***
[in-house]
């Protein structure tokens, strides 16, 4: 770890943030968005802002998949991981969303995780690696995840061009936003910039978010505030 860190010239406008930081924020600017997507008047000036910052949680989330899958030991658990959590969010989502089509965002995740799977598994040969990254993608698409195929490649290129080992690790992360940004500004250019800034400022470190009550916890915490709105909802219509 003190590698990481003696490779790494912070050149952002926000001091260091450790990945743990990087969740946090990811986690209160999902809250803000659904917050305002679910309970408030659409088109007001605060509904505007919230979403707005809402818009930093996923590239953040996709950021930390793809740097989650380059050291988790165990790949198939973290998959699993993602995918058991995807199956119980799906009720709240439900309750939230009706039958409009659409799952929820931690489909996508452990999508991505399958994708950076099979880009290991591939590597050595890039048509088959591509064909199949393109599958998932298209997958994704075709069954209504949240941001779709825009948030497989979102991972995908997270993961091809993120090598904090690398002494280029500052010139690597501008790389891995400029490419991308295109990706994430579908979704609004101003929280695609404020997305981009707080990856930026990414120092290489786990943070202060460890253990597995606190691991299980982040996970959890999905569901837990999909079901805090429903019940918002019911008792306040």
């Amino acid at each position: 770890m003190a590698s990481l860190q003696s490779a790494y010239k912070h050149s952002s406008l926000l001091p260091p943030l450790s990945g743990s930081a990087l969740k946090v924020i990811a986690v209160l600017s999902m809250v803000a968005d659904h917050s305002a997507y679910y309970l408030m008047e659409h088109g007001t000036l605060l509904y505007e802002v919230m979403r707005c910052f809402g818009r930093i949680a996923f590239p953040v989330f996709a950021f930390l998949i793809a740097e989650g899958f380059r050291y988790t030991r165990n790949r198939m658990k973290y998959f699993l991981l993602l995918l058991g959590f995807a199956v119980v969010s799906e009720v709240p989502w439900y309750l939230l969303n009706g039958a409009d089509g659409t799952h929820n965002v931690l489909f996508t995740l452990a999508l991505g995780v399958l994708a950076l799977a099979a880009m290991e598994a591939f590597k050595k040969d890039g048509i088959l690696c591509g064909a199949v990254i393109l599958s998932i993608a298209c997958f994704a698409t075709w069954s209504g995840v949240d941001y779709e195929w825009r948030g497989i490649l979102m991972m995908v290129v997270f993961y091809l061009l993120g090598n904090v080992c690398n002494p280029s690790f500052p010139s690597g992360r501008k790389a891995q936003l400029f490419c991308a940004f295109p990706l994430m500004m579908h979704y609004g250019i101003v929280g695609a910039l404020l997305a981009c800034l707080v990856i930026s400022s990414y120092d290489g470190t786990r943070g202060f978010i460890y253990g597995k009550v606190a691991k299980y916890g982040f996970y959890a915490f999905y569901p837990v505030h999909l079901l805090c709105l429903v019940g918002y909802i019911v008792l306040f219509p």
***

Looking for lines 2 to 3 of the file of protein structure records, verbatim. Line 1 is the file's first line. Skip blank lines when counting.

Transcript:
């Protein structure tokens, strides 16, 4: 770890943030968005802002998949991981969303995780690696995840061009936003910039978010505030 860190010239406008930081924020600017997507008047000036910052949680989330899958030991658990959590969010989502089509965002995740799977598994040969990254993608698409195929490649290129080992690790992360940004500004250019800034400022470190009550916890915490709105909802219509 003190590698990481003696490779790494912070050149952002926000001091260091450790990945743990990087969740946090990811986690209160999902809250803000659904917050305002679910309970408030659409088109007001605060509904505007919230979403707005809402818009930093996923590239953040996709950021930390793809740097989650380059050291988790165990790949198939973290998959699993993602995918058991995807199956119980799906009720709240439900309750939230009706039958409009659409799952929820931690489909996508452990999508991505399958994708950076099979880009290991591939590597050595890039048509088959591509064909199949393109599958998932298209997958994704075709069954209504949240941001779709825009948030497989979102991972995908997270993961091809993120090598904090690398002494280029500052010139690597501008790389891995400029490419991308295109990706994430579908979704609004101003929280695609404020997305981009707080990856930026990414120092290489786990943070202060460890253990597995606190691991299980982040996970959890999905569901837990999909079901805090429903019940918002019911008792306040």
């Amino acid at each position: 770890m003190a590698s990481l860190q003696s490779a790494y010239k912070h050149s952002s406008l926000l001091p260091p943030l450790s990945g743990s930081a990087l969740k946090v924020i990811a986690v209160l600017s999902m809250v803000a968005d659904h917050s305002a997507y679910y309970l408030m008047e659409h088109g007001t000036l605060l509904y505007e802002v919230m979403r707005c910052f809402g818009r930093i949680a996923f590239p953040v989330f996709a950021f930390l998949i793809a740097e989650g899958f380059r050291y988790t030991r165990n790949r198939m658990k973290y998959f699993l991981l993602l995918l058991g959590f995807a199956v119980v969010s799906e009720v709240p989502w439900y309750l939230l969303n009706g039958a409009d089509g659409t799952h929820n965002v931690l489909f996508t995740l452990a999508l991505g995780v399958l994708a950076l799977a099979a880009m290991e598994a591939f590597k050595k040969d890039g048509i088959l690696c591509g064909a199949v990254i393109l599958s998932i993608a298209c997958f994704a698409t075709w069954s209504g995840v949240d941001y779709e195929w825009r948030g497989i490649l979102m991972m995908v290129v997270f993961y091809l061009l993120g090598n904090v080992c690398n002494p280029s690790f500052p010139s690597g992360r501008k790389a891995q936003l400029f490419c991308a940004f295109p990706l994430m500004m579908h979704y609004g250019i101003v929280g695609a910039l404020l997305a981009c800034l707080v990856i930026s400022s990414y120092d290489g470190t786990r943070g202060f978010i460890y253990g597995k009550v606190a691991k299980y916890g982040f996970y959890a915490f999905y569901p837990v505030h999909l079901l805090c709105l429903v019940g918002y909802i019911v008792l306040f219509p």